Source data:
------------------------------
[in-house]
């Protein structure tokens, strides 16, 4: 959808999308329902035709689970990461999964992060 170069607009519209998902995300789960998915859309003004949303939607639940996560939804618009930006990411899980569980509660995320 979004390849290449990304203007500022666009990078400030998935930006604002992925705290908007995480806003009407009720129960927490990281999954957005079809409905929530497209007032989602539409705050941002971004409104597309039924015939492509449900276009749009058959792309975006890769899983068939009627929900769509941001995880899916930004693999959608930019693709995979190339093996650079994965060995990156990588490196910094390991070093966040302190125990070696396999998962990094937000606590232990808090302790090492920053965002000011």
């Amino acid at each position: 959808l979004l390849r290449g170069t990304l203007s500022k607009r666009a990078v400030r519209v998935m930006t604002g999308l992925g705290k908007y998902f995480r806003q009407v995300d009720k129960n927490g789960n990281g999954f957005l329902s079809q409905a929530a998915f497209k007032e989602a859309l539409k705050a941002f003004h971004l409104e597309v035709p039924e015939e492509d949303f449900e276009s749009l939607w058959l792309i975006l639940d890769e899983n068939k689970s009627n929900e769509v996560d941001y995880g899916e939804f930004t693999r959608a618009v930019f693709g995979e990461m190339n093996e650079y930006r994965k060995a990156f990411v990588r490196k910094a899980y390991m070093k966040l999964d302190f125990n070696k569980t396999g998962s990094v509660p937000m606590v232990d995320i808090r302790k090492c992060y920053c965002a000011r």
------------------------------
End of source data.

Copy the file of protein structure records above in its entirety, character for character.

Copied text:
[in-house]
């Protein structure tokens, strides 16, 4: 959808999308329902035709689970990461999964992060 170069607009519209998902995300789960998915859309003004949303939607639940996560939804618009930006990411899980569980509660995320 979004390849290449990304203007500022666009990078400030998935930006604002992925705290908007995480806003009407009720129960927490990281999954957005079809409905929530497209007032989602539409705050941002971004409104597309039924015939492509449900276009749009058959792309975006890769899983068939009627929900769509941001995880899916930004693999959608930019693709995979190339093996650079994965060995990156990588490196910094390991070093966040302190125990070696396999998962990094937000606590232990808090302790090492920053965002000011």
């Amino acid at each position: 959808l979004l390849r290449g170069t990304l203007s500022k607009r666009a990078v400030r519209v998935m930006t604002g999308l992925g705290k908007y998902f995480r806003q009407v995300d009720k129960n927490g789960n990281g999954f957005l329902s079809q409905a929530a998915f497209k007032e989602a859309l539409k705050a941002f003004h971004l409104e597309v035709p039924e015939e492509d949303f449900e276009s749009l939607w058959l792309i975006l639940d890769e899983n068939k689970s009627n929900e769509v996560d941001y995880g899916e939804f930004t693999r959608a618009v930019f693709g995979e990461m190339n093996e650079y930006r994965k060995a990156f990411v990588r490196k910094a899980y390991m070093k966040l999964d302190f125990n070696k569980t396999g998962s990094v509660p937000m606590v232990d995320i808090r302790k090492c992060y920053c965002a000011r």